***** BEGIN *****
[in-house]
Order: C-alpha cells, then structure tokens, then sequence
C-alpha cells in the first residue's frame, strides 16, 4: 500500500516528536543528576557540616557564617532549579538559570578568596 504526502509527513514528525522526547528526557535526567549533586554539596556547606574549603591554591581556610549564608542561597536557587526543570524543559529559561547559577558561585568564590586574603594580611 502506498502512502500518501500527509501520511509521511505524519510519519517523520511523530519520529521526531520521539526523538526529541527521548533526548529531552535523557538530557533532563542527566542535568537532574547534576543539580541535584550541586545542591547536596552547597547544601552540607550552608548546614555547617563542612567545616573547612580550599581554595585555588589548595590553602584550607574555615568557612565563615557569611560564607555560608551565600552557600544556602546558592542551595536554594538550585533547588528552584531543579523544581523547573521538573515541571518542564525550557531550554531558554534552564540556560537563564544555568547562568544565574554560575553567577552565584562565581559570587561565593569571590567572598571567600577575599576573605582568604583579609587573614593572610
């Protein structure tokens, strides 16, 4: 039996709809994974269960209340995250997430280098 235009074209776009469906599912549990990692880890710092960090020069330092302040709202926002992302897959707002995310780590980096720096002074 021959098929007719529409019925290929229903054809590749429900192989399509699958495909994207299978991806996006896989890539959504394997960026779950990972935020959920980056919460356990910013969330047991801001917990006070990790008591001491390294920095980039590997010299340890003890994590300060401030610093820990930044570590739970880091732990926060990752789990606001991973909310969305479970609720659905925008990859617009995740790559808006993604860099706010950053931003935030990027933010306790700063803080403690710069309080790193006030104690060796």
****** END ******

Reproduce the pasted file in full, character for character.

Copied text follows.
[in-house]
Order: C-alpha cells, then structure tokens, then sequence
C-alpha cells in the first residue's frame, strides 16, 4: 500500500516528536543528576557540616557564617532549579538559570578568596 504526502509527513514528525522526547528526557535526567549533586554539596556547606574549603591554591581556610549564608542561597536557587526543570524543559529559561547559577558561585568564590586574603594580611 502506498502512502500518501500527509501520511509521511505524519510519519517523520511523530519520529521526531520521539526523538526529541527521548533526548529531552535523557538530557533532563542527566542535568537532574547534576543539580541535584550541586545542591547536596552547597547544601552540607550552608548546614555547617563542612567545616573547612580550599581554595585555588589548595590553602584550607574555615568557612565563615557569611560564607555560608551565600552557600544556602546558592542551595536554594538550585533547588528552584531543579523544581523547573521538573515541571518542564525550557531550554531558554534552564540556560537563564544555568547562568544565574554560575553567577552565584562565581559570587561565593569571590567572598571567600577575599576573605582568604583579609587573614593572610
């Protein structure tokens, strides 16, 4: 039996709809994974269960209340995250997430280098 235009074209776009469906599912549990990692880890710092960090020069330092302040709202926002992302897959707002995310780590980096720096002074 021959098929007719529409019925290929229903054809590749429900192989399509699958495909994207299978991806996006896989890539959504394997960026779950990972935020959920980056919460356990910013969330047991801001917990006070990790008591001491390294920095980039590997010299340890003890994590300060401030610093820990930044570590739970880091732990926060990752789990606001991973909310969305479970609720659905925008990859617009995740790559808006993604860099706010950053931003935030990027933010306790700063803080403690710069309080790193006030104690060796």